The injury which he must thus do to Mr. Western, and the concern which would accrue to Mr. Allworthy, were circumstances that tormented him all day, and haunted him on his pillow at night. His life was a constant struggle between honour and inclination, which alternately triumphed over each other in his mind. He often resolved, in the absence of Sophia, to leave her father’s house, and to see her no more; and as often, in her presence, forgot all those resolutions, and determined to pursue her at the hazard of his life, and at the forfeiture of what was much dearer to him.   9
  This conflict began soon to produce very strong and visible effects: for he lost all his usual sprightliness and gaiety of temper, and became not only melancholy when alone, but dejected and absent in company; nay, if ever he put on a forced mirth, to comply with Mr. Western’s humour, the constraint appeared so plain, that he seemed to have been giving the strongest evidence of what he endeavoured to conceal by such ostentation.  10
  It may, perhaps, be a question, whether the art which he used to conceal his passion, or the means which honest nature employed to reveal it, betrayed him most: for while art made him more than ever reserved to Sophia, and forbad him to address any of his discourse to her, nay, to avoid meeting her eyes, with the utmost caution; nature was no less busy in counterplotting him. Hence, at the approach of the young lady, he grew pale; and if this was sudden, started. If his eyes accidentally met hers, the blood rushed into his cheeks, and his countenance became all over scarlet. If common civility ever obliged him to speak to her, as to drink her health at table, his tongue was sure to falter. If he touched her, his hand, nay his whole frame, trembled. And if any discourse tended, however remotely, to raise the idea of love, an involuntary sigh seldom failed to steal from his bosom. Most of which accidents nature was wonderfully industrious to throw daily in his way.  11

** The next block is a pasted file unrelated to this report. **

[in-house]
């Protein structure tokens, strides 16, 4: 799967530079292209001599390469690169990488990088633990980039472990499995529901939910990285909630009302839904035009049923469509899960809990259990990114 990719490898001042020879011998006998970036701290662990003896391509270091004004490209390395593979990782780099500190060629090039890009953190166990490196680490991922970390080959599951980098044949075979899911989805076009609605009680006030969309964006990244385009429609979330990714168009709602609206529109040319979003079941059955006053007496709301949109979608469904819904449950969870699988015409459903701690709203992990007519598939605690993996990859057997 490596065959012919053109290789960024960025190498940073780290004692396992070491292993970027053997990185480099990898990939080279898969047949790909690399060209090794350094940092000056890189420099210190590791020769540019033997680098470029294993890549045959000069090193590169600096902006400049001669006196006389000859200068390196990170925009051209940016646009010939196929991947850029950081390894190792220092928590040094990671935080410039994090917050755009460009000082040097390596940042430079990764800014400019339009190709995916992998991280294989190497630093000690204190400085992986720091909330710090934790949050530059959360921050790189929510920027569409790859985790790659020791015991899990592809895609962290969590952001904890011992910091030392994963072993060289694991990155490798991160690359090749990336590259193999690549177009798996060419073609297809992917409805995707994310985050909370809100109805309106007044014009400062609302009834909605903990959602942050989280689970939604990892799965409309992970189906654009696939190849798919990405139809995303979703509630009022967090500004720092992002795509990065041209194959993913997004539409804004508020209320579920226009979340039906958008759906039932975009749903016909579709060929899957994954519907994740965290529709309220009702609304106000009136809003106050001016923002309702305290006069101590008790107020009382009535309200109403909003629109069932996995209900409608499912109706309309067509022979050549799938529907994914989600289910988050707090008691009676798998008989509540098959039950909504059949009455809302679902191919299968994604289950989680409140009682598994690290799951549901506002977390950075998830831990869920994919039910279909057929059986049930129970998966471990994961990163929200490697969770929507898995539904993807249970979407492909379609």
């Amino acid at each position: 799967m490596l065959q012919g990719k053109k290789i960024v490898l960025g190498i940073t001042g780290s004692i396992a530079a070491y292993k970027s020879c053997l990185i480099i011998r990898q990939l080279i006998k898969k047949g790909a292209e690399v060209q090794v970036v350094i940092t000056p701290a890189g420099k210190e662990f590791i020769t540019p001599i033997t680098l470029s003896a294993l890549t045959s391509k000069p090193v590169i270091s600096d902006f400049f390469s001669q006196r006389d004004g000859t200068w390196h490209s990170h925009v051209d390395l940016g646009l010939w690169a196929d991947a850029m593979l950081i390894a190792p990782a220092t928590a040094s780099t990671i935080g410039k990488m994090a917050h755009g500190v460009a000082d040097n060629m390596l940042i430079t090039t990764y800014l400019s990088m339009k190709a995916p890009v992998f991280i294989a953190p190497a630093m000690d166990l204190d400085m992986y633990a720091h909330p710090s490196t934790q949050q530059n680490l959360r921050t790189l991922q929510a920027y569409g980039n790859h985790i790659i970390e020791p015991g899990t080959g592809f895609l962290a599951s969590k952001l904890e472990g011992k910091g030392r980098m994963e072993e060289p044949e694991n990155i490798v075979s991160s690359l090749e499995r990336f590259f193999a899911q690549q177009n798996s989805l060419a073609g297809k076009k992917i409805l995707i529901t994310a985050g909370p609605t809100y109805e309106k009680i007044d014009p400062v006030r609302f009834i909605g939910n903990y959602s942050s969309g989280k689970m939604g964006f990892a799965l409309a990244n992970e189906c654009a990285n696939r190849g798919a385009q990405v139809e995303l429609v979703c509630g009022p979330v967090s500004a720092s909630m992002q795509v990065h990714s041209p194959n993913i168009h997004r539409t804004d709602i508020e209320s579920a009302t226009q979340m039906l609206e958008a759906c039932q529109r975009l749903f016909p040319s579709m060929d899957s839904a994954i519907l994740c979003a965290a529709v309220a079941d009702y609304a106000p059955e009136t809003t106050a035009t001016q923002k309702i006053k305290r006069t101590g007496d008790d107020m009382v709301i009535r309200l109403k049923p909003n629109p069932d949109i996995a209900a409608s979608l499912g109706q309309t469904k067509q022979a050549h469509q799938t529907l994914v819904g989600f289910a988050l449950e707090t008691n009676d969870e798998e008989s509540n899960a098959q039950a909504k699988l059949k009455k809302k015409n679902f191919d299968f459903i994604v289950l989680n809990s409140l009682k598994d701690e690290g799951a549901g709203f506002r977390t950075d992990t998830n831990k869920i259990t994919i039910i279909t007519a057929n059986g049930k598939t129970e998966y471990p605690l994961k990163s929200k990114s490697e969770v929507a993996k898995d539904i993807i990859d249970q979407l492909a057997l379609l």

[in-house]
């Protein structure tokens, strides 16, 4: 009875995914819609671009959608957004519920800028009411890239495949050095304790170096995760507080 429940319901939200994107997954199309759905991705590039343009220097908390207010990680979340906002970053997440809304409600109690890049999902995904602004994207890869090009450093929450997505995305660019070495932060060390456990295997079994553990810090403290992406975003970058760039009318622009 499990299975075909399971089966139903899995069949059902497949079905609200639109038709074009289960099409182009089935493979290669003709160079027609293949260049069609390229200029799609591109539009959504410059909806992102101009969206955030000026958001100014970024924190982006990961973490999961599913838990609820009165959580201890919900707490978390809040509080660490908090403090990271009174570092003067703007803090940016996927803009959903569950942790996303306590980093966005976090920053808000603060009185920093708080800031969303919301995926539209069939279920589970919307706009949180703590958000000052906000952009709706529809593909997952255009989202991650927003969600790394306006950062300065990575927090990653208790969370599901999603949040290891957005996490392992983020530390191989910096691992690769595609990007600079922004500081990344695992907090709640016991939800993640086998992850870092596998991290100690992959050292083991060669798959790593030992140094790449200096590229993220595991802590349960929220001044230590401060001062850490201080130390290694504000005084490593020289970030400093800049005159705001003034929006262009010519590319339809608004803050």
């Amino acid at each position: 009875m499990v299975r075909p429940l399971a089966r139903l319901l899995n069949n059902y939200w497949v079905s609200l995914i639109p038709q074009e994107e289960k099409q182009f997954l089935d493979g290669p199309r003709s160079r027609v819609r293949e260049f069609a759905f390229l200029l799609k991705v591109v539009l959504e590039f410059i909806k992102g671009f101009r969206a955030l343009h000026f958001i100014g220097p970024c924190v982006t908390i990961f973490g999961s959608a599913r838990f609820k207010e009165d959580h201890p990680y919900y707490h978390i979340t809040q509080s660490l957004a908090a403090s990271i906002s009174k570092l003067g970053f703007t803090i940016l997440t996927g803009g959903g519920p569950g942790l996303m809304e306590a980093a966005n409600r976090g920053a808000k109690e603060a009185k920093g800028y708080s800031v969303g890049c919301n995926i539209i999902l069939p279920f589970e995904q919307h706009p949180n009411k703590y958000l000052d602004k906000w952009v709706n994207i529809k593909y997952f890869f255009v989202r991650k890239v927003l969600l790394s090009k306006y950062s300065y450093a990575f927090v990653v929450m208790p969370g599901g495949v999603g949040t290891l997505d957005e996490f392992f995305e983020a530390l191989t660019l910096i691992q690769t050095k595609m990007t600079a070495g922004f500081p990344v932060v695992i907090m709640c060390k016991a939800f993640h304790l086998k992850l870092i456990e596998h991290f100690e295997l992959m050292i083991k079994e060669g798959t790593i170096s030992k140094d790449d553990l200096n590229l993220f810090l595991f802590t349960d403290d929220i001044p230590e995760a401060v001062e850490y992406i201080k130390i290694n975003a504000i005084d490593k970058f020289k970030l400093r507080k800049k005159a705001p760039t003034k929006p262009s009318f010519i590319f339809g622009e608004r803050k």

All these symptoms escaped the notice of the squire; but not so of Sophia. She soon perceived these agitations of mind in Jones, and was at no loss to discover the cause; for indeed she recognized it in her own breast. And this recognition is, I suppose, that sympathy which hath been so often noted in lovers, and which will sufficiently account for her being so much quicker-sighted than her father.  12
  But, to say the truth, there is a more simple and plain method of accounting for that prodigious superiority of penetration which we must observe in some men over the rest of the human species, and one which will serve not only in the case of lovers, but of all others. From whence is it that the knave is generally so quick-sighted to those symptoms and operations of knavery, which often dupe an honest man of a much better understanding? There surely is no general sympathy among knaves; nor have they, like freemasons, any common sign of communication. In reality, it is only because they have the same thing in their heads, and their thoughts are turned the same way. Thus, that Sophia saw, and that Western did not see, the plain symptoms of love in Jones can be no wonder, when we consider that the idea of love never entered into the head of the father, whereas the daughter, at present, thought of nothing else.  13